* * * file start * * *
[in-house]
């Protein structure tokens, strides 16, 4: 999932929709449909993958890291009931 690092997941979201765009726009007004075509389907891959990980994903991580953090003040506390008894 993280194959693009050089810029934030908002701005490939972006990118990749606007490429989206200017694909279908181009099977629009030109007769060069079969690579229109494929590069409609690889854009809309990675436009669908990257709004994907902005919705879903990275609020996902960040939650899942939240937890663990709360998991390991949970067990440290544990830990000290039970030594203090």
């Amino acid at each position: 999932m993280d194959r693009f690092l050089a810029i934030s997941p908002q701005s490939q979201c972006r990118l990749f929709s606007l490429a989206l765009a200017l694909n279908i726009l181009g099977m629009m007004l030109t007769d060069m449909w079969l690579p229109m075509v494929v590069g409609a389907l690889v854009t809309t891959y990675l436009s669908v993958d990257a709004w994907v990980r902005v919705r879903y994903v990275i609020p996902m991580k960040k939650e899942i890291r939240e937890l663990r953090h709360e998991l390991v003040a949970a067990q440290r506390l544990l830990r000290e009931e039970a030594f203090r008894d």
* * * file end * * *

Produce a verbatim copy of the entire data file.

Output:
[in-house]
């Protein structure tokens, strides 16, 4: 999932929709449909993958890291009931 690092997941979201765009726009007004075509389907891959990980994903991580953090003040506390008894 993280194959693009050089810029934030908002701005490939972006990118990749606007490429989206200017694909279908181009099977629009030109007769060069079969690579229109494929590069409609690889854009809309990675436009669908990257709004994907902005919705879903990275609020996902960040939650899942939240937890663990709360998991390991949970067990440290544990830990000290039970030594203090």
């Amino acid at each position: 999932m993280d194959r693009f690092l050089a810029i934030s997941p908002q701005s490939q979201c972006r990118l990749f929709s606007l490429a989206l765009a200017l694909n279908i726009l181009g099977m629009m007004l030109t007769d060069m449909w079969l690579p229109m075509v494929v590069g409609a389907l690889v854009t809309t891959y990675l436009s669908v993958d990257a709004w994907v990980r902005v919705r879903y994903v990275i609020p996902m991580k960040k939650e899942i890291r939240e937890l663990r953090h709360e998991l390991v003040a949970a067990q440290r506390l544990l830990r000290e009931e039970a030594f203090r008894d």